There are many reasons not to take “Biker Boyz” seriously as a film, not the least of which is its title, what with its cutesy alliteration and the inappropriate “z.”
Also, we cannot discount the fact that this film contains both Lisa Bonet and Kid Rock, neither of whom, I think we can all agree, ought to be taken seriously as anything other than a former Cosby kid and a dirtbag Pamela Anderson-screwer, respectively.
We must also bear in mind that “Biker Boyz” has characters named Smoke, Wood, Flip, Kid, Chu Chu, Soul Train and Queenie. How different is this from “Our Gang,” which had Spanky, Alfalfa, Buckwheat and Porky? If we were not expected to take the Little Rascals seriously, why should we take “Biker Boyz” seriously?
The film can also be disregarded because it is about motorcycles. (Its secondary theme: People ride motorcycles.) This is a bold, sweeping statement, I realize, but I firmly believe that movies, if they are to have any impact on the human condition, ought to be about sentient beings, and not about machinery. Especially not loud, hateful machinery.
But the best reason not to take “Biker Boyz” seriously is that it is dull, unfocused, meandering stuff. It believes it has the makings of insightful drama, and then it ends by having its hero tell us that he has learned to “represent straight up.” I don’t even know what that means. Much of the rest of the dialogue is equally trite and/or nonsensical.
Our hero happens to be nicknamed Kid (Derek Luke), and he is the son of a man named Will (Eriq La Salle), who busts his butt working as a mechanic for a guy called Smoke (Laurence Fishburne). Smoke, clad in black leather — if Fishburne is wearing this, what is the guy from the Village People wearing? — is the undisputed “King of California,” at least in terms of late-night motorcycle street-racing. In other areas, such as quilting and television repair, I assume he concedes his crown to more qualified practitioners.
At any rate, Will gets himself killed in the first scene when a race goes awry and a chopper goes fly, that’s amore. Flash ahead six months, to where Kid is angry and cocky, secretly practicing to take Smoke’s throne in order to, I don’t know, prove himself or something. His worried mother (Vanessa Bell Calloway) frets and stews and lectures, like mothers are supposed to do in movies like these. Smoke, a good friend of the family who has offered Will’s widow any help she needs, tries to keep Kid from getting reckless and killing himself.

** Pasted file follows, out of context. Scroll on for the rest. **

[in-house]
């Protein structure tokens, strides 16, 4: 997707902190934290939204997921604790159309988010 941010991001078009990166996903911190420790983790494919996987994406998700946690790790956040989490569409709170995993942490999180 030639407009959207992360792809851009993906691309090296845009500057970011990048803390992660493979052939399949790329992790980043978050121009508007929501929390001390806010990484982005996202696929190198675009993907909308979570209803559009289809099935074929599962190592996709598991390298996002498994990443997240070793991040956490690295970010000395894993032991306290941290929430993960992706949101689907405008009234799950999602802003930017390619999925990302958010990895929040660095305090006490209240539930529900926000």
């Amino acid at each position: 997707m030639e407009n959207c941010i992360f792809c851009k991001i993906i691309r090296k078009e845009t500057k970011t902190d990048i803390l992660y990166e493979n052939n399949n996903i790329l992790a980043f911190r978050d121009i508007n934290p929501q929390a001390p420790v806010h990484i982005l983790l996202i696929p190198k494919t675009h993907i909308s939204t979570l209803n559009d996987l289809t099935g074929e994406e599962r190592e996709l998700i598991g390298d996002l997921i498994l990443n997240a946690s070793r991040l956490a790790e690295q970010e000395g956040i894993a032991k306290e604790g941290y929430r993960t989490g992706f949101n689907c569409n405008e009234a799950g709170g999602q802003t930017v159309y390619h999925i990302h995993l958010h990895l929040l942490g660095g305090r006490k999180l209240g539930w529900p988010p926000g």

The film, directed with a ham fist by Reggie Rock Bythewood — who wrote a few episodes of “A Different World,” which explains the presence of Lisa Bonet — flits from one idea to the next with apparent randomness. There are family crises, some kitchen-sink drama, and a lot of scenes where testosterone-laden men glare and speak melodramatic challenges to one another in icy cool voices. When one of these men is Kid Rock, you know the movie has given up on being credible.
The one unifying theme in it all? Motorcycle racing. The motorcycle clubs of California probably have some inherent drama to them, what with the danger and the camaraderie and all, but this film fails to find it. Instead, it uses the same conflicts and character arcs as too many movies before it, never giving us a reason to care about anyone.
There is also the matter of padding, which the film indulges in capriciously. Between the last scene, which inevitably must have a race between Kid and Smoke, and what should have been the next-to-last scene, there are three additional scenes. They all could have been cut from the film without losing any story or character development; they are padding. It is not often I criticize a film editor by name, but Terilyn A. Shropshire, you suck.
Are there good moments in this film? Sure. Derek Luke, so great in “Antwone Fisher,” has a few instances of clarity. Some of his scenes with Vanessa Bell Calloway as Kid’s mother almost click. But in general, the acting is as soggy as the script. “Biker Boyz,” in a word, stinkz.
D (1 hr., 50 min.; )